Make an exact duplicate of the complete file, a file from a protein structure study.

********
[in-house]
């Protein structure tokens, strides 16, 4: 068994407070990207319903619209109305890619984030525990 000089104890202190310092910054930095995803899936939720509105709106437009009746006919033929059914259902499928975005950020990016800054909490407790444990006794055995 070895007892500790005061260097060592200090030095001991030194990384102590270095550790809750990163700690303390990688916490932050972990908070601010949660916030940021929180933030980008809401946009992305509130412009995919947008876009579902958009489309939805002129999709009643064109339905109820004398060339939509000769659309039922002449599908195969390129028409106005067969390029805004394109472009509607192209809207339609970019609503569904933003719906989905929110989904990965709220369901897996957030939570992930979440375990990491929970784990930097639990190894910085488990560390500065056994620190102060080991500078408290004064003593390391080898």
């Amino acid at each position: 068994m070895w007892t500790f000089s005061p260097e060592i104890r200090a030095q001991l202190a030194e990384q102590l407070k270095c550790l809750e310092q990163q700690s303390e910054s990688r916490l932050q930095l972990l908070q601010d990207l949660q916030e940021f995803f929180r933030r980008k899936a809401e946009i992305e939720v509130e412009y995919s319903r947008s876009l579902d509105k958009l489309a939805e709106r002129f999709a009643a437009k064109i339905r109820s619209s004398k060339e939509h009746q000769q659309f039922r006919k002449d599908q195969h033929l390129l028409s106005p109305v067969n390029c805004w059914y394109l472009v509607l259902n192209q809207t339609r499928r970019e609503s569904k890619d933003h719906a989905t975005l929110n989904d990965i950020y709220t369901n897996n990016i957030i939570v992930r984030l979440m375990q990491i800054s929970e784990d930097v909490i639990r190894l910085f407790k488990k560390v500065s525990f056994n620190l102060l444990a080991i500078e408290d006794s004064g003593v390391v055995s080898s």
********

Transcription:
[in-house]
């Protein structure tokens, strides 16, 4: 068994407070990207319903619209109305890619984030525990 000089104890202190310092910054930095995803899936939720509105709106437009009746006919033929059914259902499928975005950020990016800054909490407790444990006794055995 070895007892500790005061260097060592200090030095001991030194990384102590270095550790809750990163700690303390990688916490932050972990908070601010949660916030940021929180933030980008809401946009992305509130412009995919947008876009579902958009489309939805002129999709009643064109339905109820004398060339939509000769659309039922002449599908195969390129028409106005067969390029805004394109472009509607192209809207339609970019609503569904933003719906989905929110989904990965709220369901897996957030939570992930979440375990990491929970784990930097639990190894910085488990560390500065056994620190102060080991500078408290004064003593390391080898």
């Amino acid at each position: 068994m070895w007892t500790f000089s005061p260097e060592i104890r200090a030095q001991l202190a030194e990384q102590l407070k270095c550790l809750e310092q990163q700690s303390e910054s990688r916490l932050q930095l972990l908070q601010d990207l949660q916030e940021f995803f929180r933030r980008k899936a809401e946009i992305e939720v509130e412009y995919s319903r947008s876009l579902d509105k958009l489309a939805e709106r002129f999709a009643a437009k064109i339905r109820s619209s004398k060339e939509h009746q000769q659309f039922r006919k002449d599908q195969h033929l390129l028409s106005p109305v067969n390029c805004w059914y394109l472009v509607l259902n192209q809207t339609r499928r970019e609503s569904k890619d933003h719906a989905t975005l929110n989904d990965i950020y709220t369901n897996n990016i957030i939570v992930r984030l979440m375990q990491i800054s929970e784990d930097v909490i639990r190894l910085f407790k488990k560390v500065s525990f056994n620190l102060l444990a080991i500078e408290d006794s004064g003593v390391v055995s080898s």